Skin - abnormally dark or light
Toggle: English / Spanish
Skin that has turned darker or lighter than normal is usually not a sign of a serious medical condition.
See also: Skin color, patchy
Normal skin contains cells called melanocytes. These cells produce melanin, the substance that gives skin its color.
Skin with too much melanin is called hyperpigmented skin.
Skin with too little melanin is called hypopigmented skin.
Pale skin areas are due to too little melanin or underactive melanocytes. Darker areas of skin (or an area that tans more easily) occurs when you have more melanin or overactive melanocytes.
Bronzing of the skin may sometimes be mistaken for a suntan. This skin discoloration often develops slowly, starting at the elbows, knuckles, and knees and spreading from there. Bronzing may also be seen on the soles of the feet and the palms of the hands. The bronze color can range from light to dark (in fair-skinned people) with the degree of darkness due to the underlying cause.
Causes of hyperpigmentation include:
- History of skin inflammation (post-inflammatory hyperpigmentation)
- Use of certain medications (such as minocycline)
- Endocrine diseases such as Addison's disease
- Hemochromatosis (iron overload)
- Sun exposure
Causes of hypopigmentation include:
- History of skin inflammation
- Certain fungal infections (such as tinea versicolor)
- Pityriasis alba
Over-the-counter creams are available for lightening the skin. If you use these creams, follow instructions carefully and don't use one for more than 3 weeks at a time. Darker skin requires greater care when using these preparations. Cosmetics may also help cover a discoloration.
Avoid too much sun exposure. Always use sunscreen.
Abnormally dark skin may continue even after treatment. Experts recommend emotional support or counseling.
Call your health care provider if
Call your doctor for an appointment if you have:
Skin discoloration that causes significant concern
Persistent, unexplained darkening or lightening of the skin
Any skin sore or lesion that changes shape, size, or color -- may be a sign of skin cancer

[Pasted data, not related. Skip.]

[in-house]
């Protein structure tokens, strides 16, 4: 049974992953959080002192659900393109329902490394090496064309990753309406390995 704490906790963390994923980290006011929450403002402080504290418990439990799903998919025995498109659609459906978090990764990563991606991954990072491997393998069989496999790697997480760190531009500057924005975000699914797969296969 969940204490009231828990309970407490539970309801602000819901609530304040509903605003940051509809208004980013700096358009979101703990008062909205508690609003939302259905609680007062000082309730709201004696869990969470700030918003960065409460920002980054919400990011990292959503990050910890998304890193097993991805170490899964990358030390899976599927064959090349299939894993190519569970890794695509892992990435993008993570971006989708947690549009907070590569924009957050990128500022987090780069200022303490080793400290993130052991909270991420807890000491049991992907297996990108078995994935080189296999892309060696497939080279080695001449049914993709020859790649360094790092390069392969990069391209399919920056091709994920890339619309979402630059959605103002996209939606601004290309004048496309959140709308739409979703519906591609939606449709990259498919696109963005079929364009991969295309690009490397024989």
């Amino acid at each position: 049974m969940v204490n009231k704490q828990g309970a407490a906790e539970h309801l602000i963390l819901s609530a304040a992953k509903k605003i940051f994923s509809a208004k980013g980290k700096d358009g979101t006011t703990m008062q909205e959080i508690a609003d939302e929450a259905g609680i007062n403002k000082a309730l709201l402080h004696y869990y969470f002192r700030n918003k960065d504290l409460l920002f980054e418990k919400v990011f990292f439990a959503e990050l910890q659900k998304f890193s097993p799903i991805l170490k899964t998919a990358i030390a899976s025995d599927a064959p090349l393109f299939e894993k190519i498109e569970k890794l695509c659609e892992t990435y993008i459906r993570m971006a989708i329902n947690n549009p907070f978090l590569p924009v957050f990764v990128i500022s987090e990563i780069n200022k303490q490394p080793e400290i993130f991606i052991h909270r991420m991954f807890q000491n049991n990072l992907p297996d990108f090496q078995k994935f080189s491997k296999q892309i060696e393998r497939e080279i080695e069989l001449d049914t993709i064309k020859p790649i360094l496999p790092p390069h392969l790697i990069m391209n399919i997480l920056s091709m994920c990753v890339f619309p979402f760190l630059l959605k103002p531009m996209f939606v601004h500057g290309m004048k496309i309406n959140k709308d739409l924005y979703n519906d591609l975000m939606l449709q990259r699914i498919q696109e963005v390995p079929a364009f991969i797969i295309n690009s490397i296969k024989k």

What to expect at your health care provider's office
Your doctor will perform a physical exam and ask questions about your symptoms, including:
- When did the discoloration develop?
- Did it develop suddenly?
- Is it getting worse? How fast?
- Has it spread to other parts of the body?
- What medicines do you take?
- Has anyone else in your family had a similar problem?
- How often are you in the sun? Do you use a sun lamp or go to tanning salons?
- What is your diet like?
- What other symptoms do you have? For example, are there any rashes or skin lesions?
Tests that may be done include:
Your doctor may recommend creams, ointments, surgery, or phototherapy, depending on the type of skin condition you have. The following articles offer more detailed treatment information.
Some skin color changes may return to normal without treatment.
- Last reviewed on 5/13/2011
- Kevin Berman, MD, PhD, Atlanta Center for Dermatologic Disease, Atlanta, GA. Review provided by VeriMed Healthcare Network. Also reviewed by David Zieve, MD, MHA, Medical Director, A.D.A.M., Inc.
The information provided herein should not be used during any medical emergency or for the diagnosis or treatment of any medical condition. A licensed medical professional should be consulted for diagnosis and treatment of any and all medical conditions. Call 911 for all medical emergencies. Links to other sites are provided for information only -- they do not constitute endorsements of those other sites. © 1997- 2013 A.D.A.M., Inc. Any duplication or distribution of the information contained herein is strictly prohibited.
This page was last updated: May 20, 2014